Minimum distances to allow clear movement of users in gangways.
Important factors to consider on locker room design and choice of locker.
The size and configuration of the locker compartment will be determined by the items to be stored e.g. the need to hang garments, size of bags/holdalls, the storage of motor cycle helmets and footwear etc.
Is there a need to keep workwear separately from personal clothing.
If hygiene is important consider a factory fitted sloping top option on lockers.
This prevents an unwanted build up of dirt and debris and also encourages storage within the locker and not outside. Locker stands can provide cleaning access to beneath the locker.
In dry changing room environments
lockers can be floor mounted. In wet areas it is important to raise the locker off the floor using locker stands.
Check floor surfaces are level, lockers are designed to be floor standing. To overcome uneven floors locker stands are supplied with adjustable feet.
If users are changing footwear, it would be useful to offer bench seating or an integral seat and stand option.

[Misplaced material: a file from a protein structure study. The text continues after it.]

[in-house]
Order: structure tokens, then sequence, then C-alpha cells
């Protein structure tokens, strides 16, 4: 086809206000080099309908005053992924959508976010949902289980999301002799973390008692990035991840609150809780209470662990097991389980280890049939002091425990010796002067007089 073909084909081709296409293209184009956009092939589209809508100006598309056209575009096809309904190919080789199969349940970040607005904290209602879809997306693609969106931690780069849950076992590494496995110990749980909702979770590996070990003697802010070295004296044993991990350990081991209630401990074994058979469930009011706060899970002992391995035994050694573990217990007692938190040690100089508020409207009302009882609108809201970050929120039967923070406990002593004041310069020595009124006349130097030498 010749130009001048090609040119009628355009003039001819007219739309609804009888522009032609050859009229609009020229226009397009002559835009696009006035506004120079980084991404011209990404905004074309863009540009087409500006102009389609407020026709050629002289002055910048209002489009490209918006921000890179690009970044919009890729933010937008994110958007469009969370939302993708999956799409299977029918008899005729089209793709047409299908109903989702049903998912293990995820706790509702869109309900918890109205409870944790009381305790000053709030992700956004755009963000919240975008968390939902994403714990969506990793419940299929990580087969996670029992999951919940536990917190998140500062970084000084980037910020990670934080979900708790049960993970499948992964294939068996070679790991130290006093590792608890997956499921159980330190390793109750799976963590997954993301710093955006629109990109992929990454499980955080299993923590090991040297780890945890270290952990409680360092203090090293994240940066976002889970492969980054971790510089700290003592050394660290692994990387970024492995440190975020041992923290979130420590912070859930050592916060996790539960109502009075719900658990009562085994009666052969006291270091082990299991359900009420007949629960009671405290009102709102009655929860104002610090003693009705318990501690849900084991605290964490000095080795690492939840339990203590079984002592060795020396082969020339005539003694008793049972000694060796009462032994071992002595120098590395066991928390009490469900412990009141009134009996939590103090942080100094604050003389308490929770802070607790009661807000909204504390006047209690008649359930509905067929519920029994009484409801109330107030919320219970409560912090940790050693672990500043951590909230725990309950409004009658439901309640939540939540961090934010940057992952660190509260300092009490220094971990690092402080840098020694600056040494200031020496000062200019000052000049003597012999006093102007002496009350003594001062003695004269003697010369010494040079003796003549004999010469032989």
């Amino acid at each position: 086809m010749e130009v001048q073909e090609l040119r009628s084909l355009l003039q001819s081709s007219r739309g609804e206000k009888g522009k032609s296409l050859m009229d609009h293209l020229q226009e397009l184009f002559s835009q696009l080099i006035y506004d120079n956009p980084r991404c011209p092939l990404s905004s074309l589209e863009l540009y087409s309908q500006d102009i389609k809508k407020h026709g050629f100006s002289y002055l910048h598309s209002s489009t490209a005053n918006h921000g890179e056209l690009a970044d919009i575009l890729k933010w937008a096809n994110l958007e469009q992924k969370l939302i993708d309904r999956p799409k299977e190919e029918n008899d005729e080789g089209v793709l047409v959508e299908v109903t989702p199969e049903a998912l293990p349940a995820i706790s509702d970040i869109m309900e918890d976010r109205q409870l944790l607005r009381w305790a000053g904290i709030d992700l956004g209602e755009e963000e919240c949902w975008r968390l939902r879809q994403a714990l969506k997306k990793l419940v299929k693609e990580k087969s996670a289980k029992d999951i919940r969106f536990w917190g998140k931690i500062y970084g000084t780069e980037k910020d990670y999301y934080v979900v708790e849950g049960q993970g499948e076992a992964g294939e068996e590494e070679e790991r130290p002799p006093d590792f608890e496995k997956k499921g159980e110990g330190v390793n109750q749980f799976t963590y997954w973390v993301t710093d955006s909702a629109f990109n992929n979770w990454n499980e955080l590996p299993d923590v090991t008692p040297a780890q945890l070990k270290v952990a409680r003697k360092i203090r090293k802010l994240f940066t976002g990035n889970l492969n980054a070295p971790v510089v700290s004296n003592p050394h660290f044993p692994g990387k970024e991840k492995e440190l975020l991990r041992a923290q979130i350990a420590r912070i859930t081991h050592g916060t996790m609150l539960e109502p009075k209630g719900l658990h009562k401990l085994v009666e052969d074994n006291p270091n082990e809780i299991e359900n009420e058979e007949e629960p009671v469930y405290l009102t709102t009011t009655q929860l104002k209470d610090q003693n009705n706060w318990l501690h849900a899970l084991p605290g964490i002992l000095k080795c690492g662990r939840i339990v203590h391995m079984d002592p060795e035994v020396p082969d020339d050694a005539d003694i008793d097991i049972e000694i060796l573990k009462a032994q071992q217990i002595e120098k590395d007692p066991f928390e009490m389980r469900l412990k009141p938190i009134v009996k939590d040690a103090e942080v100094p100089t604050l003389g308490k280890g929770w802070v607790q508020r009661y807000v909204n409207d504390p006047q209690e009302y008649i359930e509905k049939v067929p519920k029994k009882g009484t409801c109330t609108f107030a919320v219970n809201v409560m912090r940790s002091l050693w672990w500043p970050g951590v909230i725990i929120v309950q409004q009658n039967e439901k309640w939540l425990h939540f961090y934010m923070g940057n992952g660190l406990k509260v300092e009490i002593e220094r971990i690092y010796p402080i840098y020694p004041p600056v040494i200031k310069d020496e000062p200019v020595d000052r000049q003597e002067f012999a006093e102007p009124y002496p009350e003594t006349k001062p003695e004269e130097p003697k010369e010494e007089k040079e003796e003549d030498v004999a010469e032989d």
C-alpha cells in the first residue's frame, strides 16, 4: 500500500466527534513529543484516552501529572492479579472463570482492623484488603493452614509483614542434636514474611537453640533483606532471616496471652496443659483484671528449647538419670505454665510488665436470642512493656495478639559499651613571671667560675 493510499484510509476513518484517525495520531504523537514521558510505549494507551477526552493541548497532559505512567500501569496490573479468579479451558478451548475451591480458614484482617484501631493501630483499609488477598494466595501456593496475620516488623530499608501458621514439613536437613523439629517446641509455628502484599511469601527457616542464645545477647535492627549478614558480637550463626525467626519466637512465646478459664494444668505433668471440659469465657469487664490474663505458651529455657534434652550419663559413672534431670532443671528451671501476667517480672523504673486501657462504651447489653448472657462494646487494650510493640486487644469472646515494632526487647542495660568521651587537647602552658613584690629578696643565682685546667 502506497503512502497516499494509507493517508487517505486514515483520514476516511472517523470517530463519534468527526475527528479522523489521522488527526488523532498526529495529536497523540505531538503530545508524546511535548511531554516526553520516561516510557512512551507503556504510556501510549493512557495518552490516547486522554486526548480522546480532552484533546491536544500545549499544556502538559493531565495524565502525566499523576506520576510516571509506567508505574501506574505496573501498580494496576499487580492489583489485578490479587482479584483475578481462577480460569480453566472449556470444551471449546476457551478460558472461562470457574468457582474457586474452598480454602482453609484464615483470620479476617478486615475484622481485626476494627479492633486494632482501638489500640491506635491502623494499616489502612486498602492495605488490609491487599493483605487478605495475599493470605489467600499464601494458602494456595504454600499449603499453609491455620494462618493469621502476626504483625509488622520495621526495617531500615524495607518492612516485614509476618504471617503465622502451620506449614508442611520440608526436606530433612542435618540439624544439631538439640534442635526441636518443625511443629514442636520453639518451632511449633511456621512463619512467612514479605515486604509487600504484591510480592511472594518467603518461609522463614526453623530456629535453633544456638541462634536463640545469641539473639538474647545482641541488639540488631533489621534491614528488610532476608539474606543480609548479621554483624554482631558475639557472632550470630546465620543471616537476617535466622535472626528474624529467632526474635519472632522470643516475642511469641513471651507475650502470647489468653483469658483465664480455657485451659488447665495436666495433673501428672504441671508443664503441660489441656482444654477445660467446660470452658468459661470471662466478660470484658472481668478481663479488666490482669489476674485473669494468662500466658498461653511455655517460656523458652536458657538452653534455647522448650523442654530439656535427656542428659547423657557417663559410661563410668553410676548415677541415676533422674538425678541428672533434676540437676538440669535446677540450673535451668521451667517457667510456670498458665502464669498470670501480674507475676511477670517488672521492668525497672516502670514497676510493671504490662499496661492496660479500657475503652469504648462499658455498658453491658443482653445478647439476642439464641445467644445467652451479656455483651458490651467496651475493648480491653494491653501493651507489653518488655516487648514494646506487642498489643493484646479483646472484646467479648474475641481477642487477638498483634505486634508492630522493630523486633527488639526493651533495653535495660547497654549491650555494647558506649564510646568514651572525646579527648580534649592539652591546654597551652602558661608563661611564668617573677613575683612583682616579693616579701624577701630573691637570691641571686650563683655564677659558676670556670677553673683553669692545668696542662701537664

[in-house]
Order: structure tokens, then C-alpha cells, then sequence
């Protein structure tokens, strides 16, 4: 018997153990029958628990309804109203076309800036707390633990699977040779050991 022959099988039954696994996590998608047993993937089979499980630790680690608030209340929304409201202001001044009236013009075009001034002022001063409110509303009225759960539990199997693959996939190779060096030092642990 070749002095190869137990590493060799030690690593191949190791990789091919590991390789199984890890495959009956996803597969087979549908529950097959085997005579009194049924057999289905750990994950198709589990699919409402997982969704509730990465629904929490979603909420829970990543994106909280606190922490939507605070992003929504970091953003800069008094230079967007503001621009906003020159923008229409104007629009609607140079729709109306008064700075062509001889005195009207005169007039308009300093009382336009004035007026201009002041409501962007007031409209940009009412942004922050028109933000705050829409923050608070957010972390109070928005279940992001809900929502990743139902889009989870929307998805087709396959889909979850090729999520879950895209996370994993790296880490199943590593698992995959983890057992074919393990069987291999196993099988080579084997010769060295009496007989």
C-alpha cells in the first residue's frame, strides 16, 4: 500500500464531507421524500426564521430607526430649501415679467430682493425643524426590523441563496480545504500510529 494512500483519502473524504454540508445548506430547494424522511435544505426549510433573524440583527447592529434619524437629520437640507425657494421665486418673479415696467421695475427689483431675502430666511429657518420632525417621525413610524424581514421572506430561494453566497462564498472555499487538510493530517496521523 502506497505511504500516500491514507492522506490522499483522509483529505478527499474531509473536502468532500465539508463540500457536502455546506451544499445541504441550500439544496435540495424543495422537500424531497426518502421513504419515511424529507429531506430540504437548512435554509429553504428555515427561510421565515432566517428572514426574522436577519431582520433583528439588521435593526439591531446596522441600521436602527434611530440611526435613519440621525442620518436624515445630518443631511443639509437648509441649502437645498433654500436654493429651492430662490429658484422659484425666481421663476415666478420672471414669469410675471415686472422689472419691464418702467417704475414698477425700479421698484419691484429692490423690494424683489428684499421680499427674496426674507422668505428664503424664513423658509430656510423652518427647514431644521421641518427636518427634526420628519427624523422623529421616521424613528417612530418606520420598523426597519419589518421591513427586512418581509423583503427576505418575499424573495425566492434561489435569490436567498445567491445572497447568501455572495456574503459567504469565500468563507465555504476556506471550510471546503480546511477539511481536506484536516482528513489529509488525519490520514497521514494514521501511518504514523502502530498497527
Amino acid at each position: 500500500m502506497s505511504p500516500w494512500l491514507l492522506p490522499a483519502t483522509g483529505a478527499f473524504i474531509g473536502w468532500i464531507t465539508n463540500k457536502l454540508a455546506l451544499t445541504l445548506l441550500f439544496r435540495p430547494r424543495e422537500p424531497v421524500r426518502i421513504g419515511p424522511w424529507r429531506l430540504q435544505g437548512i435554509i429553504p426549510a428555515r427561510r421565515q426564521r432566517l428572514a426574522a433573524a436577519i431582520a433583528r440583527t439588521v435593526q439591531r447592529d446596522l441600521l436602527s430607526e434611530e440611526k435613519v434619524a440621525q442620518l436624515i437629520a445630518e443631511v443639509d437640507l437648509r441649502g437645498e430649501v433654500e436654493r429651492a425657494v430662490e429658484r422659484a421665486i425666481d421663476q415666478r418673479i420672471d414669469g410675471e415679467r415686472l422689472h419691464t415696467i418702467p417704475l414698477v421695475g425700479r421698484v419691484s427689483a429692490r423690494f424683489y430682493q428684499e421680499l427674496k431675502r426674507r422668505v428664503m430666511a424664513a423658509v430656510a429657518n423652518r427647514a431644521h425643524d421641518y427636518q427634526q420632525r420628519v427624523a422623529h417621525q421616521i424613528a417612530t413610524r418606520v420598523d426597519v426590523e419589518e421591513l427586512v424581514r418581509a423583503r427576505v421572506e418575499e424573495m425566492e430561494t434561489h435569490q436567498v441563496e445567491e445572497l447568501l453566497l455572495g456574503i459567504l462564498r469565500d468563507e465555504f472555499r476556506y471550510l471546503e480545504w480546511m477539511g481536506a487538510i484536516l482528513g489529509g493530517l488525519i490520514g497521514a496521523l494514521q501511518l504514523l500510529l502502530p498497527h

Is there a need to air damp clothing - then consider lockers where compartments are big enough to hang garments. Also consider perforated holes in doors to increase air circulation.
Type of lock required ....key cam lock, padlock type fitting, £1 coin return or token return lock, 4 digit combination lock options available. Remember during insallation to datadase keys to a locker compatment for easier key management.
Consider additional locker accessories, e.g. hanging rail, sloping top, number plates, extra keys etc.
Is there a need for locker compartments to be visually monitored. Perforated and vision panel doors allow inspection from outside the locker.
Factors relating to the positioning and off-loading of lockers should be considered e.g. will extra labour be required. Nested lockers are more difficult to manoeuvre than single lockers.
Check if delivery vehicle access is sufficient.
Coloured door requirements.